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  1. chillinwill
    A drop in the quality of illegal drugs on the UK's streets has led to an increase in users interchanging and mixing the drugs they take.

    Drug takers are now mixing a powerful concoction of illegal drugs in an attempt to "top up" as they are no longer able to receive the same quality they did in the past, a new survey has claimed.

    Police forces around the country have reported a drop in the quality of powder and crack cocaine, for example, with one constabulary reporting seizing cocaine powder with purity levels of just two per cent.

    Twelve out of 20 areas surveyed also reported a decline in heroin quality, while the majority of areas also highlighted a fall in the MDMA content in ecstasy pills and a continuation of the long-term trend in poor quality amphetamine.

    The DrugScope street drug trends 2009 questioned some 70 drug services, police forces, drug action teams and service user groups in 20 towns and cities across the UK.

    This year's findings show a fall in the reported quality of illegal drugs available in most areas.

    The survey suggests the drop in the quality of drugs reported on UK streets could be accelerating a longer term trend towards "poly drug use" – where users take a variety of different substances in combination or at different times in an attempt to counter low quality drugs or experiment with alternatives.

    Some of the respondents in the annual survey added the switch to using a concoction of drugs, could mean they become less concerned about the quality of each individual substance.

    The survey found that in some areas of the country teenagers and younger adults are combining substances such as cocaine, ketamine, ecstasy, cannabis and alcohol.

    Commenting on the findings, DrugScope chief executive Martin Barnes said: "The shifting patterns of drug use identified in this year's survey are a reminder of the challenges faced by drug treatment services and police forces across the country.

    "While overall levels of drug use have remained relatively stable in recent years, the range of substances appearing on the radar of drug services and enforcement agencies appears to be increasing.

    "There has been a long-standing trend towards people using a varied menu of drugs, but it could be increasing because of the low quality substances that appear to be dominating the UK street drug market."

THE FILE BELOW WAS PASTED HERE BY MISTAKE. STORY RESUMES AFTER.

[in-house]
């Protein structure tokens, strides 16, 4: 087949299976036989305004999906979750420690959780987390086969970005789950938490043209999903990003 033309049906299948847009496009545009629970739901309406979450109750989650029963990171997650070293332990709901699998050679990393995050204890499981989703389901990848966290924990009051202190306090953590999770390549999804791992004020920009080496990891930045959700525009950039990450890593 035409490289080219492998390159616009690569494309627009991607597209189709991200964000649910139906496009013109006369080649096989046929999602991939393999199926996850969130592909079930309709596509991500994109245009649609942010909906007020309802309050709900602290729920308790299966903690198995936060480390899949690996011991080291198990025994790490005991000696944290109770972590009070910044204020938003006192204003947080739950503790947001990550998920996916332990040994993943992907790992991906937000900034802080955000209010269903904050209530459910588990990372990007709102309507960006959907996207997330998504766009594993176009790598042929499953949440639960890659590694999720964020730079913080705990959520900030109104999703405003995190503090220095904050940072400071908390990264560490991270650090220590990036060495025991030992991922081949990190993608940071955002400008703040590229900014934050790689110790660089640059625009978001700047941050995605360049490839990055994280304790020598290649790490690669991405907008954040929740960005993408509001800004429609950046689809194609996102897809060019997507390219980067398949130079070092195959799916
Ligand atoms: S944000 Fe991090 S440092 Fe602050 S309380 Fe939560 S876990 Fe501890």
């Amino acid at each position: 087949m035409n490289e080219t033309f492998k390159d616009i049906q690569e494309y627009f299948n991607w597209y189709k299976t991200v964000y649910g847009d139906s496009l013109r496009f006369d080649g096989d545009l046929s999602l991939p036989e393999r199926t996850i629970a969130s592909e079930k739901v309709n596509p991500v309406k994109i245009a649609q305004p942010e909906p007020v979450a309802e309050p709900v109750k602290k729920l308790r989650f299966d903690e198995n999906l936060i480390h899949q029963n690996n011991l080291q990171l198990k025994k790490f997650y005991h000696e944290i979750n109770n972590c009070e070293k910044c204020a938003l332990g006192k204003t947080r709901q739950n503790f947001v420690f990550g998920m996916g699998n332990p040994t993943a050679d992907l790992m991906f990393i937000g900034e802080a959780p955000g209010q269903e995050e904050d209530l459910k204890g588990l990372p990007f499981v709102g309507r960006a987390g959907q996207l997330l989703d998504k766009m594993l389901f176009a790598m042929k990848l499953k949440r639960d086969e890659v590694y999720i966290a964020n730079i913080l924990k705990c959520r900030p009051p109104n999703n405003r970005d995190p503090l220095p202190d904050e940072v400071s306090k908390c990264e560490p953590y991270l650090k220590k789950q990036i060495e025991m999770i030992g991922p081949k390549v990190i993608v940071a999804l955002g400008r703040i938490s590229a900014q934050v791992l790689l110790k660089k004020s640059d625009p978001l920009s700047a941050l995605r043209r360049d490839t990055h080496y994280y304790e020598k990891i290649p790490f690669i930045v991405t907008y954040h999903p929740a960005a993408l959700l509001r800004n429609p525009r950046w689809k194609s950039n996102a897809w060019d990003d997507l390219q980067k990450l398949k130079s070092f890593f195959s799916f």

He added: "The fact that older teens and young adults are increasingly combining substances including ketamine, cocaine, cannabis and cheap high-strength alcohol is particularly concerning. It's essential that adult and young people's treatment services have the capacity to support people who develop problems with a range of substances, including emerging drugs like ketamine and GHB."

    He also raised concern at the number of drugs agencies reporting problems with youngster taking "legal highs" such as GBL (gammabutyrolactone) and mephedrone.

    Friday September 11, 2009
    In The News
    http://www.inthenews.co.uk/news/crime/alarm-at-drug-users-mixing-$1326243.htm

Comments

  1. I<3Salvia
    It still amazes swim that neither the government nor the police forces that make and enforce these drugs being illegal ever look at themselves and see the true villains here. If these drugs were legal this mixing wouldn't happen as people wouldn't feel the need to substitute false, dirty, and unsatisfying alternatives for the chance to feel good.
  2. Horiz
    Not only are they mixing stuff for a half decent high, or taking stupidly high doses, but this is also why RCs are hitting the streets more and more - because they actually get you high.

    Unfortunately, this brought the attention to the authorities who are now taking them away. But are they taking them away? No, RC street dealers are now stocking up on bulk, waiting for them to become illegal and doubling their profits, not to mention they'll start cutting the hell outta them.

    Anyone notice a pattern? :thumbsdown: